The abrupt announcements from Sens. Chris Dodd (D-Conn.) and Byron Dorgan (D-N.D.) that they will not seek re-election in 2010 signaled the beginning of a campaign season that promises to be explosive.
Democratic officials denied that the announcements - along with additional pullouts from state races in Colorado and Michigan - were cause for panic. Indeed, most of the moves cleared the way for stronger Democratic candidates.
"Overall it's a net positive," said one White House official. "Except for Dorgan."
In Michigan, lieutenant governor John Cherry dropped his bid for governor. In Colorado, Gov. Bill Ritter announced he won't seek re-election. In Connecticut, Dodd was unable to shake the perception that he had been corrupted by financial interests, and seemed destined for an ignoble defeat. In all three races, the White House ostensibly gained by getting poorly polling candidates off the Democratic ticket.
But the departure of Dodd and Dorgan (and their combined 65-plus years of congressional experience) from the political scene has nonetheless had a jarring effect, sending a clear signal that incumbency in this anti-Washington climate is a potentially deadly burden.
Incumbency normally carries huge advantages for candidates - a factor that tends to temper the volatility of elections even in changing times. Now all bets are off.
Democratic strategists seem to be coalescing around the notion that if Democrats are to win next November, it will be by going on offense.
"I don't think you are going to see a bunch of particularly positive races," said Celinda Lake, a Democratic pollster with extensive experience in congressional races. "Challengers are going to go after incumbents early to paint them as creatures of Washington. And incumbents will have to run ads to get their challengers defined early on," she added. "You can expect record negative campaigning... I don't think there will be a lot of feel good ads this cycle."
Meanwhile, the Republican primaries are shaping up to be explosive preludes to the general election. Republicans "are having some really bloodletting primaries in virtually all of their states. Particularly in open-seats, they are having these huge primaries," Democratic Senatorial Campaign Committee chairman Robert Menendez told the Huffington Post. "Whether it is the tea party people or the birthers or others. The reality is that the extreme right wing of the Republican Party, they keep pushing their candidates further and further to the right... So, the bottom line is, they are going to be out of synch of where the mainstream electorate is in the mid term election."
Historically, Democrats are in trouble. Only three times since the Civil War has the president's party sustained or enhanced their congressional numbers in the first mid-term election. Party officials are well aware of this precedent.
But not every Democrat sees a political cat fight as the inevitable 2010 end game, especially if the party passes health care reform into law and job creation speeds up.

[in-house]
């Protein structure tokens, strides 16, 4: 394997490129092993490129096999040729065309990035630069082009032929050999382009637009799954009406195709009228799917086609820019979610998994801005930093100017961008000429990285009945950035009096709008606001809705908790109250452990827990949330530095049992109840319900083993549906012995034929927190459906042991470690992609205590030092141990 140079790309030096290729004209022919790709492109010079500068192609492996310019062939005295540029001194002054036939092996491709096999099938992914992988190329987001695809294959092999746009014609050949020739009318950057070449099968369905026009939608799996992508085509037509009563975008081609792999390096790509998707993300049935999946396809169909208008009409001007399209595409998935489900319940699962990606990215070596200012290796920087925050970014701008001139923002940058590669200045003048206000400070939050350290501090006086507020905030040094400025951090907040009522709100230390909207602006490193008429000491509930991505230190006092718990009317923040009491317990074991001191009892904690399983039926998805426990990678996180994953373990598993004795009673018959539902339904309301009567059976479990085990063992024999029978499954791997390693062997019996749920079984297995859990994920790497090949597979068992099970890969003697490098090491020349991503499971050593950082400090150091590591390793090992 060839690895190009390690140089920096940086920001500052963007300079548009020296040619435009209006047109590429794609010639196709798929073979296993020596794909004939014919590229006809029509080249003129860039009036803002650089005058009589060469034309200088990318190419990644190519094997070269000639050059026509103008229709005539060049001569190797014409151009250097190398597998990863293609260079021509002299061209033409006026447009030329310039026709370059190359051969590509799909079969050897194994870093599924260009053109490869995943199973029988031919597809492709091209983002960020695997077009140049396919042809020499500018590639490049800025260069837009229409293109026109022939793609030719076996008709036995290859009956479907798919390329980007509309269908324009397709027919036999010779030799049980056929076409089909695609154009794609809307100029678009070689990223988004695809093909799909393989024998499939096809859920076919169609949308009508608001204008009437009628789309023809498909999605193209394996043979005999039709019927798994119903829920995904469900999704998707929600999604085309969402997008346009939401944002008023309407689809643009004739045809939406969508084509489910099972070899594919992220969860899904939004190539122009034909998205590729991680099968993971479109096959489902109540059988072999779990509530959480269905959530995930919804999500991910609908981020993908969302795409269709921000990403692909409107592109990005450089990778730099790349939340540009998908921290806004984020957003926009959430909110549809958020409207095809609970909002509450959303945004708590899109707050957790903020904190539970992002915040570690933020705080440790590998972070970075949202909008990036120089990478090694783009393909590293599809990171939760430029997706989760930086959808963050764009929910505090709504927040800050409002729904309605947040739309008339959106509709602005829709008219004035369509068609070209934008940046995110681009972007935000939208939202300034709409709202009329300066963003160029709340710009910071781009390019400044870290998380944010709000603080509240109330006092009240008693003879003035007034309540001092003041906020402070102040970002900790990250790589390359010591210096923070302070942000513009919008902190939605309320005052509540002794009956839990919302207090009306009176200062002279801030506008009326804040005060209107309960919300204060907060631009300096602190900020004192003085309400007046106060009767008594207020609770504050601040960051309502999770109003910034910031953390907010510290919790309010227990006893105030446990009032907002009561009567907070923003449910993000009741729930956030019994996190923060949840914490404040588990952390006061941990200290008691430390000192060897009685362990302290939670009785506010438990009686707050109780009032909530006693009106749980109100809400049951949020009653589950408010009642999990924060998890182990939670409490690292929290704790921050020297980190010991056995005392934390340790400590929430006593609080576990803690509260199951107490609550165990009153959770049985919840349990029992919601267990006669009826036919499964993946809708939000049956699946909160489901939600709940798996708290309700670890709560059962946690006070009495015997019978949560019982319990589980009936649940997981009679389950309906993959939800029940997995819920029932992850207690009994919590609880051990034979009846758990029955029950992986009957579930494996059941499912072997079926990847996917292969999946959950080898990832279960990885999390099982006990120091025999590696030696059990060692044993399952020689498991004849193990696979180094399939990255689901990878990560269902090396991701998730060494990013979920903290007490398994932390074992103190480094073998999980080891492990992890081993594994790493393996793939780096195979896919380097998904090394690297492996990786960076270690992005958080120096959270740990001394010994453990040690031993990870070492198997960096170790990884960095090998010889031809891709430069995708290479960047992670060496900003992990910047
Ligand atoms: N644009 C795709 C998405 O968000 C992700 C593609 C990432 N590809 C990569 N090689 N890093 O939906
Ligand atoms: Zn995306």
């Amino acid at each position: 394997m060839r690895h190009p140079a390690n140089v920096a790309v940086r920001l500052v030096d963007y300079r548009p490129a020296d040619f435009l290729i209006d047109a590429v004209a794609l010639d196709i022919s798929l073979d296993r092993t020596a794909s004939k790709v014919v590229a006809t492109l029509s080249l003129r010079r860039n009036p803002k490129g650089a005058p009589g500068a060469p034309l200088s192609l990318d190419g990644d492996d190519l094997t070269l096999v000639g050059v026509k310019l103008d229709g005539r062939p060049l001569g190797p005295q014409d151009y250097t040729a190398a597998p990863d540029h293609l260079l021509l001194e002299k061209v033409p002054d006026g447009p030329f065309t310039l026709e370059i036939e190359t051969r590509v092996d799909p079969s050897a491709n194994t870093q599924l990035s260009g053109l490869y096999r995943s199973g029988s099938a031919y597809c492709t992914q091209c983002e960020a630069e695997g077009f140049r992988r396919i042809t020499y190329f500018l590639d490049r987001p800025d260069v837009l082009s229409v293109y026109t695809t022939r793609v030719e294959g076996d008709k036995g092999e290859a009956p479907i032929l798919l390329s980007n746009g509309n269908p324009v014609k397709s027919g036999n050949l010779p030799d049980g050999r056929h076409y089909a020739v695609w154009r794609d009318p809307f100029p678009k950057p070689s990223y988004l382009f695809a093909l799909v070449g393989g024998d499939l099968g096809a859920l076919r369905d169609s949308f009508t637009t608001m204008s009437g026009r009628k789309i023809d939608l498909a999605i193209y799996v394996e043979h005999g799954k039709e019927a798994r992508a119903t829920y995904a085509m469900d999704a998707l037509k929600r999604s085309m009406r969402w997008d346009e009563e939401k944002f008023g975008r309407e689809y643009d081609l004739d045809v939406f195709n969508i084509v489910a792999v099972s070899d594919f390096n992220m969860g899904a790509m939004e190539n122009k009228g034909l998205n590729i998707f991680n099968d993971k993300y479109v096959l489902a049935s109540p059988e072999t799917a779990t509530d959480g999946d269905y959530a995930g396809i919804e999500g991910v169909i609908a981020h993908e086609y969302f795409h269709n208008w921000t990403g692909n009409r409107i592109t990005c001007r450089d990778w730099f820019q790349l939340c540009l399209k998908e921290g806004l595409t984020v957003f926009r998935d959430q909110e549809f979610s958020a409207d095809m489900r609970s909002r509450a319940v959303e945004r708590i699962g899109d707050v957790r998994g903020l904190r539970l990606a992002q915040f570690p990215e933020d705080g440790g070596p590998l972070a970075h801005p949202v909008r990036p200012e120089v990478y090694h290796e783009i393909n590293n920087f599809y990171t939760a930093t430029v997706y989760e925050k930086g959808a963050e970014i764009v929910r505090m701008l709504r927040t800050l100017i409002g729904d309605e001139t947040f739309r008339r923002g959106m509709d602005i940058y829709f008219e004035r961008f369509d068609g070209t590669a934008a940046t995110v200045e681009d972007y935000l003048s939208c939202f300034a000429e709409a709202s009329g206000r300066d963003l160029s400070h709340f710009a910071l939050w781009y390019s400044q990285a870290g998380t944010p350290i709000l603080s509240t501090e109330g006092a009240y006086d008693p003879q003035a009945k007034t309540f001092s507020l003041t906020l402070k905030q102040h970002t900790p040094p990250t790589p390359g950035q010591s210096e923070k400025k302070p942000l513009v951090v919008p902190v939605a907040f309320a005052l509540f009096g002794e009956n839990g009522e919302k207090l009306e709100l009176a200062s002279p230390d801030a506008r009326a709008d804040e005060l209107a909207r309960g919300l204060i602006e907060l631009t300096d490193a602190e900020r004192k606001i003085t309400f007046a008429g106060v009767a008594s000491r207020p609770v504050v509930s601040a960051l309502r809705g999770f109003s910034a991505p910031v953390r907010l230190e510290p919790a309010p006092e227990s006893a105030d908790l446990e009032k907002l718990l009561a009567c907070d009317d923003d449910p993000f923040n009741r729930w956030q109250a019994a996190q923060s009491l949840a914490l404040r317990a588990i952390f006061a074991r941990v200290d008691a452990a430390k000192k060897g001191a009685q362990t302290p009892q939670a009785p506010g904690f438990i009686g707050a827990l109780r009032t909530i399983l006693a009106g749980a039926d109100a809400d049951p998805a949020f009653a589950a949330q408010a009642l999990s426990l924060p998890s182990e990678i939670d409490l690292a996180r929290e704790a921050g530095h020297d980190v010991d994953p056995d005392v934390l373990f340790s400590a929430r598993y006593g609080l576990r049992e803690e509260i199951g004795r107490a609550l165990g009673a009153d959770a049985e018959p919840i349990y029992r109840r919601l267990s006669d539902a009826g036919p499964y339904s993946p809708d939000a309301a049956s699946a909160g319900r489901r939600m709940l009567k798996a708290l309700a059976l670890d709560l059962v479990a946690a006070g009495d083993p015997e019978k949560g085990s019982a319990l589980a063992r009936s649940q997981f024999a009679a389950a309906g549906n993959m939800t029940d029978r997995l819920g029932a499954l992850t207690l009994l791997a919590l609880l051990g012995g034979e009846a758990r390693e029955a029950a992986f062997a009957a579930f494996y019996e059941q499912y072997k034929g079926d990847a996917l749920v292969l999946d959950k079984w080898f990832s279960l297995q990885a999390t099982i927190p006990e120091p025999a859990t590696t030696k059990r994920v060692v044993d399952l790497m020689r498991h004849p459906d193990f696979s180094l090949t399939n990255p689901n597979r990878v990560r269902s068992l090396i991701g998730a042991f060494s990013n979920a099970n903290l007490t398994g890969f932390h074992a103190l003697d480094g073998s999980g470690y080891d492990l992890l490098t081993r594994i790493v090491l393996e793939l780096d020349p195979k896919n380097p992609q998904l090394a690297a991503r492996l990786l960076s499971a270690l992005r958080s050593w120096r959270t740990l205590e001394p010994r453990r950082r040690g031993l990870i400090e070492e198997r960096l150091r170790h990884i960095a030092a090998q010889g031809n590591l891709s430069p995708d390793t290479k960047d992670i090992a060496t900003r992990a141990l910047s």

"I think this [talk of Democratic trouble] is all instant analysis," said longtime strategist Bob Shrum. "And you know, this election, the outcome is going to be determined not by these events but about where we are economically in the summer and whether we pass health care which we will. And I don't think the Republicans will have anything to say... if the economy recovers and say we are at 7.5 percent unemployment. People who want to know what is going to happen in 2010 you should read the business page, not the politics page."
But there's no denying the suddenness of the Dorgan and Dodd announcements. Neither senators' staff was informed about the retirements until the day before they were announced. And even Dodd, who seemed caught in an inescapable hole in his efforts for a sixth term, was full-speed-ahead with re-election plans until the recent break.
An aide to the Connecticut Democrat said he was unaware of any pressure -- whether from the party committees or the White House -- for Dodd to drop his bid. If anything, party leaders were circling the wagons in support. Vice President Joseph Biden was in Connecticut two weeks ago to campaign on Dodd's behalf; an event the senator missed because of his work on health care reform. Education Secretary Arne Duncan, likewise, was scheduled to make a Nutmeg State stop, as was Transportation Secretary Ray LaHood.
"It was a tough climate but I thought we could pull it out," said the Dodd aide. "He was more revved up than ever about doing this. But when he looked at everything that was going around in his life [health-wise and with his family] he just figured it wasn't something he could do."
"There was a path," concurred Stan Greenberg, a Democratic pollster who lives in the state. "But it was very hard."
The worry going forward for Democrats is that other, strong candidates will be influenced by Dodd's political and, perhaps, personal calculus. On the Hill, aides said the news of the two senior Democrats' departures was like a shot in the gut -- a realization that all of the hard legislative work put in over the past year hadn't actually helped the party's standing with the public. If anything, aides lamented, the time spent hammering out health care in the halls of Congress had made them more vulnerable back home.
"This is not easy work," said one senior aide. "Members are exhausted. [Majority Leader Harry] Reid was hearing from all his members that they wanted to be home more. That they wanted to be with their constituents more. Members from home states haven't been there for any lengthy time since August. And so, I think members are sensing, particularly in red states that the fight is harder right now."